2. How long do I need to meditate each time?

    Aim for at least fifteen minutes for each session. For most people, it will normally take ten minutes or more for the mind to settle down. So if your meditation is too short, you would find the session has ended before you even have a chance to get into it.

  3. Why do I find it so hard to concentrate or sit still during meditation?

    Many people, including long-time meditators, have experienced occasions when they find their concentration is not as focused as they want it to be. So, it is important to be patient and compassionate with yourself, especially if you are a beginner.

    Meditation requires your mind to be quiet. Therefore, anything that stimulates your mind just before your sitting is not going to be very helpful, such as a heated argument with your partner, an exciting computer game, a dramatic movie or a thought-provoking book. If you find yourself often having a hard time sitting still during meditation, try to avoid engaging in any of these activities prior to your session.

    Some people also find a relaxation exercise or a gentle stretch before meditation helps them to get into a tranquil state faster.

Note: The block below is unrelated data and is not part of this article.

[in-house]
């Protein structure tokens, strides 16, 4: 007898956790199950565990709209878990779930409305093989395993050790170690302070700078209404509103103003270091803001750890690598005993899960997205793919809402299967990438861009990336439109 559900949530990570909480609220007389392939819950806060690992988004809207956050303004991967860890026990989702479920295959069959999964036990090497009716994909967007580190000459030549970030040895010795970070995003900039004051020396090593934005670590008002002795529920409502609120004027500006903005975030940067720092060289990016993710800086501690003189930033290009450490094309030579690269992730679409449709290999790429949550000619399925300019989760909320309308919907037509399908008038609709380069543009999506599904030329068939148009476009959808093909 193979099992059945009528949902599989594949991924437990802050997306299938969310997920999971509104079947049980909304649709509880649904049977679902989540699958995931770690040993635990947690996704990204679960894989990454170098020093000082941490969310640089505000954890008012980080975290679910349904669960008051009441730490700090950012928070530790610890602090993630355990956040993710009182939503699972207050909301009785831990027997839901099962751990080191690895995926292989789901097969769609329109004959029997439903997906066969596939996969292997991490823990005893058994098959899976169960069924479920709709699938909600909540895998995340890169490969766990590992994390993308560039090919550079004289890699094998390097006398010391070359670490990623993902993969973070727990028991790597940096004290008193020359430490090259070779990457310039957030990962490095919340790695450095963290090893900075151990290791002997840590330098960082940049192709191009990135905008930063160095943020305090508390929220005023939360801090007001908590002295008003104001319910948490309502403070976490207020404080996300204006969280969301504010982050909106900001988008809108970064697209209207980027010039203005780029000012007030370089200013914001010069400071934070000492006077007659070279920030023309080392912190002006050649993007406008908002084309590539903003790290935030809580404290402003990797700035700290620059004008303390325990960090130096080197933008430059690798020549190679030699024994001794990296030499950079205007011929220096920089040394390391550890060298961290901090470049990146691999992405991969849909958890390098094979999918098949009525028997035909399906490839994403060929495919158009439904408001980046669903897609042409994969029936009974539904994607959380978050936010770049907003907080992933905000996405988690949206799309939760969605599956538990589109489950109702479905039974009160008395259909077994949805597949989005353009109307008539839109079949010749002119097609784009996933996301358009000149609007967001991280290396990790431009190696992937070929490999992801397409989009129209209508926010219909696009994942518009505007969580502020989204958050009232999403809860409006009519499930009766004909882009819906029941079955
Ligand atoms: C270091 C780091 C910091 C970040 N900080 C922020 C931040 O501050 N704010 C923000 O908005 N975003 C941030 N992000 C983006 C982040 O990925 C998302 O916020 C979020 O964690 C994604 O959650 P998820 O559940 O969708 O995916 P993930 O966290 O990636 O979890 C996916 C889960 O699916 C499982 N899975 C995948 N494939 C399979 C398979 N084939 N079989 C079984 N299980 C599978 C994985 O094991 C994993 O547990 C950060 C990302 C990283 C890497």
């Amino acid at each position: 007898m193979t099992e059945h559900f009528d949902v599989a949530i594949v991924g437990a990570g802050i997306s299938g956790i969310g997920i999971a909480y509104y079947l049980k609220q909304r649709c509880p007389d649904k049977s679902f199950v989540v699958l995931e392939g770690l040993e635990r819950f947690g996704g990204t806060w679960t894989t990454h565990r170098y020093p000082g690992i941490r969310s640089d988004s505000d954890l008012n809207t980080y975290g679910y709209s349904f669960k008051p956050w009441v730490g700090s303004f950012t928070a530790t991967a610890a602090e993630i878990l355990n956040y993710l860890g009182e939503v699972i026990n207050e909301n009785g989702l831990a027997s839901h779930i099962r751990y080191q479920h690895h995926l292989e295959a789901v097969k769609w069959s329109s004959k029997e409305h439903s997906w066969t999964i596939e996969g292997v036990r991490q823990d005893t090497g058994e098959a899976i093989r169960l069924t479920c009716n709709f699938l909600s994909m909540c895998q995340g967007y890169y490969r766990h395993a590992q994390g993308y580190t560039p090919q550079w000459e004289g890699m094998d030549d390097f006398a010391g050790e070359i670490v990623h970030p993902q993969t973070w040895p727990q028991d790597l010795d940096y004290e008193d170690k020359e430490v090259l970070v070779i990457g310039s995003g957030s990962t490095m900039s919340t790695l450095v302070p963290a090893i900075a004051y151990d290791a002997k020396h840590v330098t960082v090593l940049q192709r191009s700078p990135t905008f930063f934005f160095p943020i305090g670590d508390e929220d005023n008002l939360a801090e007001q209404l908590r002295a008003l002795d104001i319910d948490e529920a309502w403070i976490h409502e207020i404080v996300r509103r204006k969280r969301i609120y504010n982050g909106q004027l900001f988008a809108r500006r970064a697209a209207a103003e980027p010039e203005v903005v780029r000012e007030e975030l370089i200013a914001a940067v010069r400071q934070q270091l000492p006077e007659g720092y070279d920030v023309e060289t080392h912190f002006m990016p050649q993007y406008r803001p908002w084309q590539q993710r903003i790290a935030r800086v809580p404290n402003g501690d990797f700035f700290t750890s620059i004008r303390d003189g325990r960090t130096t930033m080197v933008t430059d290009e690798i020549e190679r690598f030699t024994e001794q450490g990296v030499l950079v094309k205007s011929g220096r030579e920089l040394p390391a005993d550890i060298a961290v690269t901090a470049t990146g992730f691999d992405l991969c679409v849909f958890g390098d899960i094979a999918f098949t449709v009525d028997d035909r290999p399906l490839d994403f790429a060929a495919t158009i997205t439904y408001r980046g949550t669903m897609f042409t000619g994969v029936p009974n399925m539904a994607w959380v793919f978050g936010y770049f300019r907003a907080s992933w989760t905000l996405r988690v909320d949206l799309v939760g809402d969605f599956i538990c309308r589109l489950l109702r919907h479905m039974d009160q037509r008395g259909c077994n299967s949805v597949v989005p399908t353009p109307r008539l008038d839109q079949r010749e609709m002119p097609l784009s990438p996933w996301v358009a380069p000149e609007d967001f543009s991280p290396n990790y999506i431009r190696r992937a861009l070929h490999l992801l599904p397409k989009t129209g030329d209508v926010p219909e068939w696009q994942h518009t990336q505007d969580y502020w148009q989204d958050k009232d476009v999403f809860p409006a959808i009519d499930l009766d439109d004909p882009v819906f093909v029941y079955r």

Alternatively, you can try walking meditation if you face difficulty with the sitting version, or work on improving your concentration.

  4. When I meditate, I feel like I’m betraying my religious beliefs. Why is that?

    Meditation is often associated with Eastern cultures and religions, like Buddhism, because it probably originated from there, or at least became popular first in that region. That is why many people have mistakenly equated meditation with a particular religion when in essence, it is not. This is a common myth.

    As you can see from the steps illustrated above, meditation does not require you to believe in any deity or God, neither does it require you to give up your existing religious beliefs.

    On the other hand, some forms of meditation do involve the visualization of popular religious icons or recitation of mantras from religious texts. But labeling meditation as religious just because of its diverse use is as good as saying all knives are weapons of destruction and hence should be avoided.

  5. My mind keeps wandering off during meditation. I feel so frustrated and disappointed with myself. Am I wasting my time?

    I shall let St. Francis de Sales, French saint and Bishop of Geneva, answer this question:

    “If the heart wanders or is distracted, bring it back to the point quite gently…And even if you did nothing during the whole of your hour but bring your heart back, though it went away every time you brought it back, your hour would be very well employed.”

    Though it may not be apparent to you, there is a gentle yet profound transformation taking place within you every time you meditate. It is like a fruit ripening on a tree. The ripening process is slow, but no doubt it is happening. So rest assured that every minute that you put into stilling your body, mind and soul is never wasted.